I wandered the empty streets near the station until I saw a road sign which said FIRENZE beside an arrow. I figured that must lead to the Autostrada to Florence and on to Rome. I decided I would walk out to the Autostrada and try hitchhiking again. I still had my cardboard hitchhiking sign with ROMA printed on it that I had used earlier in the trip. It might take a while to walk there, but once there I might catch a ride on someone’s early drive to Rome, so I set off in the direction the FIRENZE sign indicated.
I walked for nearly an hour through Bologna. The buildings gradually thinned out, and eventually gave out completely. Another sign near the edge of the city made it apparent that this was the back road to Florence. It was a clear night, but there wasn’t much of a moon, so I found myself walking down a two-lane road through the Italian countryside by starlight. I saw the occasional farmhouse porch light well off the road, but mostly I could just see the road and sense in the dark that there were open fields on either side of me.
I was tired, but it felt good to be out in the open countryside. My stay in Europe so far had been completely urban, all streets and rooms and train compartments. The air here was fresh with the smell of green fields. The sense of openness all around was exhilarating. I had been afraid of the dark as a kid, but this dark felt welcoming somehow. I had just enough light to see that I was following the road. I felt really good. So I just kept walking.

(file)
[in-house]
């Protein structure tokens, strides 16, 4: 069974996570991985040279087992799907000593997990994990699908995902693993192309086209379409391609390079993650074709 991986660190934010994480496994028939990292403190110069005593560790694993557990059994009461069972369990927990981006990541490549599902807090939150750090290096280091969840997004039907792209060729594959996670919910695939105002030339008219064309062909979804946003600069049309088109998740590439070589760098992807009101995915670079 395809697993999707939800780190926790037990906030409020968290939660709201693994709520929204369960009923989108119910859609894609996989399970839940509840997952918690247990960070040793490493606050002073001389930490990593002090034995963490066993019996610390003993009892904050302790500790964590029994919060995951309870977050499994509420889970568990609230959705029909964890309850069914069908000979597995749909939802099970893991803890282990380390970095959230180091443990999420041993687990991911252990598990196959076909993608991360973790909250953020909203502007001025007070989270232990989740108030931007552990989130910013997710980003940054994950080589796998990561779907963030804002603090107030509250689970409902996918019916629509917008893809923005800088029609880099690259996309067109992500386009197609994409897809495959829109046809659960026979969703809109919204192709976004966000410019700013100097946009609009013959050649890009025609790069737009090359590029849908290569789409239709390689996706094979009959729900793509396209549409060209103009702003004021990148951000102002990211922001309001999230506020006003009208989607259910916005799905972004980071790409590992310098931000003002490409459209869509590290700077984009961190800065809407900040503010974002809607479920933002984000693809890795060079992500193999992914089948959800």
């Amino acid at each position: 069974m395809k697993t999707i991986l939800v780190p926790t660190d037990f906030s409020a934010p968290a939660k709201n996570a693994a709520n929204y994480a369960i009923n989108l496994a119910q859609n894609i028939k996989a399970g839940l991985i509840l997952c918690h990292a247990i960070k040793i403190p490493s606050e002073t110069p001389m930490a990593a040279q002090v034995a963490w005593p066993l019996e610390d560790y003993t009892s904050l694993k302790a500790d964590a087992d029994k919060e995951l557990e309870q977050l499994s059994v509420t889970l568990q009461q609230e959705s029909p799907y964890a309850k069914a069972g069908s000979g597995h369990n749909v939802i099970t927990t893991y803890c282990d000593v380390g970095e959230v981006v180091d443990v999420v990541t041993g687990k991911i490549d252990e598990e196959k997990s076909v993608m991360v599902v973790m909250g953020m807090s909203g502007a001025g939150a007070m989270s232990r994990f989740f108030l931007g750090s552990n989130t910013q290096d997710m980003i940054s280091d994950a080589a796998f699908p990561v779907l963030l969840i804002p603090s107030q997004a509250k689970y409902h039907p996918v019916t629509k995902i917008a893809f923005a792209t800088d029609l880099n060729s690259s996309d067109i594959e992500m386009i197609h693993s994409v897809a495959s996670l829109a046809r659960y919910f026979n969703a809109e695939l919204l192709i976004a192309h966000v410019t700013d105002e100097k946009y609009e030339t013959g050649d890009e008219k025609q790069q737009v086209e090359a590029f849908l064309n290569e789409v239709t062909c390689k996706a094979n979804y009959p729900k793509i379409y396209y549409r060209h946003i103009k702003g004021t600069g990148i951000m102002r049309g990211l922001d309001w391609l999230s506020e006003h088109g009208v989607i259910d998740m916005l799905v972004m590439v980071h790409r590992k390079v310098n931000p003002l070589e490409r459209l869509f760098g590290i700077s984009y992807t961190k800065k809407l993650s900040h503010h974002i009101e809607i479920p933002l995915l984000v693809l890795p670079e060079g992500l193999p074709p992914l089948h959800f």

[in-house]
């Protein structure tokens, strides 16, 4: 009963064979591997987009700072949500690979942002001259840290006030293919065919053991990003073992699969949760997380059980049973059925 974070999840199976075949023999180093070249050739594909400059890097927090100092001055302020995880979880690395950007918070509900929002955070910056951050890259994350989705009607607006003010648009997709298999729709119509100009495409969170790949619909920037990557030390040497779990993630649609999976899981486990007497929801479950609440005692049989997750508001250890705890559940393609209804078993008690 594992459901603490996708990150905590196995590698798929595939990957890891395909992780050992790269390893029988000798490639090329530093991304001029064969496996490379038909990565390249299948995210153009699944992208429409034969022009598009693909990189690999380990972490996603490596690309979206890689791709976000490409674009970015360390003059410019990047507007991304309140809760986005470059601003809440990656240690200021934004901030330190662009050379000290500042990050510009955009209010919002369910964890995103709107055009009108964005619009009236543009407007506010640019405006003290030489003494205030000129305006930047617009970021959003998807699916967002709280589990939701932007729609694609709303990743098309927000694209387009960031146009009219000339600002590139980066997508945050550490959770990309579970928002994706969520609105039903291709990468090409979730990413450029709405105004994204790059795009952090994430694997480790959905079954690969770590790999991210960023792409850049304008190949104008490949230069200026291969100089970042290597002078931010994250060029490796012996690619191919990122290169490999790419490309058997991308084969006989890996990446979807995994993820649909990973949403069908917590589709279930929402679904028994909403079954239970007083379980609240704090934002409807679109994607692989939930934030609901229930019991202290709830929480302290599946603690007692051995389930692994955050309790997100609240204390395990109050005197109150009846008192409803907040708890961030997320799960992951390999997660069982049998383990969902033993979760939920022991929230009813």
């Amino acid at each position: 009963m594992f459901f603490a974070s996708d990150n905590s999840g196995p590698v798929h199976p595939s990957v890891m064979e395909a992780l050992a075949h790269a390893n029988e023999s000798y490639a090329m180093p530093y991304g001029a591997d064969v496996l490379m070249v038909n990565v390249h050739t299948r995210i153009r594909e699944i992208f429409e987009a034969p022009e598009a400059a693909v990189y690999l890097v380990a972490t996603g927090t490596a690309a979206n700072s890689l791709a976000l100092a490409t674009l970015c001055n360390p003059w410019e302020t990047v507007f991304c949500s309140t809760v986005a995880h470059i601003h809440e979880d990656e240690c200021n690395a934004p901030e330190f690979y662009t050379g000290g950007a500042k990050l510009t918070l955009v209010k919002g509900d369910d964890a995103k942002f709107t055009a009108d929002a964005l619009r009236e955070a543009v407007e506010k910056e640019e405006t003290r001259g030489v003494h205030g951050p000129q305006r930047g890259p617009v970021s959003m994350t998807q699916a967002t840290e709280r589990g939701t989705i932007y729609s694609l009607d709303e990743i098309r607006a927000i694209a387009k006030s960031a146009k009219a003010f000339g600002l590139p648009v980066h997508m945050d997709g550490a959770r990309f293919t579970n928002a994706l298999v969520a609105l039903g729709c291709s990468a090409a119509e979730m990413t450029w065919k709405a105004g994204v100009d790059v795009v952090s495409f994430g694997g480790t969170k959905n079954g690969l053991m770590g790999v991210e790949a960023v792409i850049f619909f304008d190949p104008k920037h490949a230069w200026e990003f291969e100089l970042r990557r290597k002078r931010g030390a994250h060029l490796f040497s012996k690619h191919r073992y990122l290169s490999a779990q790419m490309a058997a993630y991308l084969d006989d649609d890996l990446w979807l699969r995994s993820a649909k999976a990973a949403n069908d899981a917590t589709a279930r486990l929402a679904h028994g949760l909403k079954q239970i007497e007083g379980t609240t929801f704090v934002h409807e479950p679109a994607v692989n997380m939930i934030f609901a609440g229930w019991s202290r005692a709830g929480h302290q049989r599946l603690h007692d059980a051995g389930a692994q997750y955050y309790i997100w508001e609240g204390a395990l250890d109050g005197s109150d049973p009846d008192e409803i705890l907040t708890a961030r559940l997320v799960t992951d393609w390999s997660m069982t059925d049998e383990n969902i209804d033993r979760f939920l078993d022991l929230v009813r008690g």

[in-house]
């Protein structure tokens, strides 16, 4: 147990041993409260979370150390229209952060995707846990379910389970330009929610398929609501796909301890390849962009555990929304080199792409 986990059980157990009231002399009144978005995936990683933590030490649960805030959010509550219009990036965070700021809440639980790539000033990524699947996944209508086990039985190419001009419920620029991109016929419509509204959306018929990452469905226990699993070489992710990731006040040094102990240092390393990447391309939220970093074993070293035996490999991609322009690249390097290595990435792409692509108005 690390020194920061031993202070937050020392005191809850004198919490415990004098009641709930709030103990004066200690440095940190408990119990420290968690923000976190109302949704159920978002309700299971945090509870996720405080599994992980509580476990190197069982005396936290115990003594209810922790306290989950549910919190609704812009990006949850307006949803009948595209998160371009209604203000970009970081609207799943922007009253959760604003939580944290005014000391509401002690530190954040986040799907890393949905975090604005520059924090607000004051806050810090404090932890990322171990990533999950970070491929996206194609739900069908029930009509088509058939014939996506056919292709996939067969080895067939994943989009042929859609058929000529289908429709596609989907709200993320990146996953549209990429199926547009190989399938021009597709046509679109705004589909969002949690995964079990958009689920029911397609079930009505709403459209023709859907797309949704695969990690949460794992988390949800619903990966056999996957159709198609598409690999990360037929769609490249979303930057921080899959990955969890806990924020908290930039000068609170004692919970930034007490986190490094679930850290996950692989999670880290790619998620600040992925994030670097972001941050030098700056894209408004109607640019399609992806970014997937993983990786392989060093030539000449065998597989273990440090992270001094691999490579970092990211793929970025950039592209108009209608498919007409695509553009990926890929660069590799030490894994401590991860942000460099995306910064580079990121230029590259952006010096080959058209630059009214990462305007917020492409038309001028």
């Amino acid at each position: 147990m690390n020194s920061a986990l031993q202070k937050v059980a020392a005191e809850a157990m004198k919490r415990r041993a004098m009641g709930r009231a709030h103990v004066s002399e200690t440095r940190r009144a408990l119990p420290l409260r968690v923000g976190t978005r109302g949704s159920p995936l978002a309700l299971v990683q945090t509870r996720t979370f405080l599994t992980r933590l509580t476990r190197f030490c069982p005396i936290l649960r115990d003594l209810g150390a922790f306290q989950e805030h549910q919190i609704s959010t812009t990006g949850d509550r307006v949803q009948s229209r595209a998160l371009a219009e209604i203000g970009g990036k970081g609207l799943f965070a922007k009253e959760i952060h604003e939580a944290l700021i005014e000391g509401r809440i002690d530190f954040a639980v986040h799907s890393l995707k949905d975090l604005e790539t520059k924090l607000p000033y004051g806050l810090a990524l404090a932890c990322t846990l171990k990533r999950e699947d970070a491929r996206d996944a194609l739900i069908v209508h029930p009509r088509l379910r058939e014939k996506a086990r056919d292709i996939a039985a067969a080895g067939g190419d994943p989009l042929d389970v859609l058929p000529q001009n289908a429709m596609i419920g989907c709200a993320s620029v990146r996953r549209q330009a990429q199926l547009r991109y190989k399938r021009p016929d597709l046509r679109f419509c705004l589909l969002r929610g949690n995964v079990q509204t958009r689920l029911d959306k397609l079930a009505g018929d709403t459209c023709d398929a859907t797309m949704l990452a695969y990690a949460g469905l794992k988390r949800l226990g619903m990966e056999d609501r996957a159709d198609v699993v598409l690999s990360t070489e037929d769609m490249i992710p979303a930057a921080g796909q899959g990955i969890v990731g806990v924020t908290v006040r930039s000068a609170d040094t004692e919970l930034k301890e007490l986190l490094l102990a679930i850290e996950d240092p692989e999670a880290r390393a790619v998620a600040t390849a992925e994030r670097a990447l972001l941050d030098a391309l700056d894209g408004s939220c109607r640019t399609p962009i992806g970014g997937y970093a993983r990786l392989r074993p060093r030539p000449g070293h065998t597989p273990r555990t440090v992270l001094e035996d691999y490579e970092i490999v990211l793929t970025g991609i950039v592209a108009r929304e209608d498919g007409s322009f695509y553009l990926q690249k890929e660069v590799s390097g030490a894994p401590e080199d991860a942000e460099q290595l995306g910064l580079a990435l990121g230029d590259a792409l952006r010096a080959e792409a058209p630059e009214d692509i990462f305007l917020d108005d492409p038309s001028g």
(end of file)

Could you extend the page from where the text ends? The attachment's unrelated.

After a few hours, a subtle pre-dawn glow started to appear in the east. It was just enough for me to sense a bit more of the fields around me with the shapes of the hills not far behind, even the occasional tree. I heard the sound of a cuckoo and immediately looked around because I thought there must be a cuckoo clock in a nearby house. There were no buildings anywhere near. Only then did I realize that what I had heard was the cuckoo bird that the clocks were made to mimic. The cuckoo sounded again and this time I was able to appreciate the beauty of the bird’s call without distraction. I smiled as I walked through the growing pre-dawn glow. I mentally thanked Dieter. I had not found out the German fellow’s name, but had decided to call him Dieter because he deterred me. In deterring me from my train ride to Rome, Dieter had inadvertently given me a slice of beauty that I would not have experienced otherwise, the sound of the cuckoo in the predawn glow on the Italian countryside.